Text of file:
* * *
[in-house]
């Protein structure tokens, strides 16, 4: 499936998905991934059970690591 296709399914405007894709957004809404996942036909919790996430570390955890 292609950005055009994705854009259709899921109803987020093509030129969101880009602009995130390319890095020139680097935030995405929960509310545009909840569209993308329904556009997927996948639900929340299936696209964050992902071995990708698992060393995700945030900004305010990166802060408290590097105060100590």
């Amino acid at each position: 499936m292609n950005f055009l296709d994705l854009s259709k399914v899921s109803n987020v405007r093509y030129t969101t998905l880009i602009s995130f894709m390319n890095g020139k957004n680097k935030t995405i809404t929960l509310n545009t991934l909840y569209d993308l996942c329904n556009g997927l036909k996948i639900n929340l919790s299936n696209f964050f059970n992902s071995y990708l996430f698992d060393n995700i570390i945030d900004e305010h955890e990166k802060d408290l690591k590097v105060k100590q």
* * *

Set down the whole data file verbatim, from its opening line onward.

[in-house]
């Protein structure tokens, strides 16, 4: 499936998905991934059970690591 296709399914405007894709957004809404996942036909919790996430570390955890 292609950005055009994705854009259709899921109803987020093509030129969101880009602009995130390319890095020139680097935030995405929960509310545009909840569209993308329904556009997927996948639900929340299936696209964050992902071995990708698992060393995700945030900004305010990166802060408290590097105060100590």
């Amino acid at each position: 499936m292609n950005f055009l296709d994705l854009s259709k399914v899921s109803n987020v405007r093509y030129t969101t998905l880009i602009s995130f894709m390319n890095g020139k957004n680097k935030t995405i809404t929960l509310n545009t991934l909840y569209d993308l996942c329904n556009g997927l036909k996948i639900n929340l919790s299936n696209f964050f059970n992902s071995y990708l996430f698992d060393n995700i570390i945030d900004e305010h955890e990166k802060d408290l690591k590097v105060k100590q």